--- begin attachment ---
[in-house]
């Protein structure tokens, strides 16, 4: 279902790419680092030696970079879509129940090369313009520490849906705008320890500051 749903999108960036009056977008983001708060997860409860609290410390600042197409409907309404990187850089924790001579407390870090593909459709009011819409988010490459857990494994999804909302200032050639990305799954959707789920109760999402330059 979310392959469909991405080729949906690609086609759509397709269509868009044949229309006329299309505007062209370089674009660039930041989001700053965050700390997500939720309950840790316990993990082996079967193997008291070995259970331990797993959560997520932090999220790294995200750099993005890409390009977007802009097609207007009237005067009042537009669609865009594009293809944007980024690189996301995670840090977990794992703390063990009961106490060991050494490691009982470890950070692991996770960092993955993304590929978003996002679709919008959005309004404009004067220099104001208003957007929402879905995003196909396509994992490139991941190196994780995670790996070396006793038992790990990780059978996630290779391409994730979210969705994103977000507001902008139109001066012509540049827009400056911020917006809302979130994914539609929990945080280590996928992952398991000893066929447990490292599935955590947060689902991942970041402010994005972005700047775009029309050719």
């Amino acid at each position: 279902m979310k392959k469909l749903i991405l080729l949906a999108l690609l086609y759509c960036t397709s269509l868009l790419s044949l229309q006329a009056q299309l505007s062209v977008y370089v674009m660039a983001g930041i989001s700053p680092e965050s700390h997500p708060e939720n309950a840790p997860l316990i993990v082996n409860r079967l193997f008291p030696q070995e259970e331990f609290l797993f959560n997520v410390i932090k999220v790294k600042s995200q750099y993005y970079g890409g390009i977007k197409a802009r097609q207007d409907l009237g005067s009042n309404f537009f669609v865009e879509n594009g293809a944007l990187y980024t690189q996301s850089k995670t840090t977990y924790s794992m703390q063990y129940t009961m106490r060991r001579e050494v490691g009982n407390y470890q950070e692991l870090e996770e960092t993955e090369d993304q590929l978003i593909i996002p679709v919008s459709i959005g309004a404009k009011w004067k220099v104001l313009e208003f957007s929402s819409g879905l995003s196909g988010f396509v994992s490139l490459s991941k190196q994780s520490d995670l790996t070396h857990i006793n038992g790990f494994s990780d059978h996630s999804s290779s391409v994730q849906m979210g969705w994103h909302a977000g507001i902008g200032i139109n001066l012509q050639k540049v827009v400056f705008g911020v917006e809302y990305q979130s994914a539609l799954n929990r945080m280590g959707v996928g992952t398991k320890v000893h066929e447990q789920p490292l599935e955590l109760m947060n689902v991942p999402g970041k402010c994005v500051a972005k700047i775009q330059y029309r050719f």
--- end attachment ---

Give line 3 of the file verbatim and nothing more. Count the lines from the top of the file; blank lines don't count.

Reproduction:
């Amino acid at each position: 279902m979310k392959k469909l749903i991405l080729l949906a999108l690609l086609y759509c960036t397709s269509l868009l790419s044949l229309q006329a009056q299309l505007s062209v977008y370089v674009m660039a983001g930041i989001s700053p680092e965050s700390h997500p708060e939720n309950a840790p997860l316990i993990v082996n409860r079967l193997f008291p030696q070995e259970e331990f609290l797993f959560n997520v410390i932090k999220v790294k600042s995200q750099y993005y970079g890409g390009i977007k197409a802009r097609q207007d409907l009237g005067s009042n309404f537009f669609v865009e879509n594009g293809a944007l990187y980024t690189q996301s850089k995670t840090t977990y924790s794992m703390q063990y129940t009961m106490r060991r001579e050494v490691g009982n407390y470890q950070e692991l870090e996770e960092t993955e090369d993304q590929l978003i593909i996002p679709v919008s459709i959005g309004a404009k009011w004067k220099v104001l313009e208003f957007s929402s819409g879905l995003s196909g988010f396509v994992s490139l490459s991941k190196q994780s520490d995670l790996t070396h857990i006793n038992g790990f494994s990780d059978h996630s999804s290779s391409v994730q849906m979210g969705w994103h909302a977000g507001i902008g200032i139109n001066l012509q050639k540049v827009v400056f705008g911020v917006e809302y990305q979130s994914a539609l799954n929990r945080m280590g959707v996928g992952t398991k320890v000893h066929e447990q789920p490292l599935e955590l109760m947060n689902v991942p999402g970041k402010c994005v500051a972005k700047i775009q330059y029309r050719f």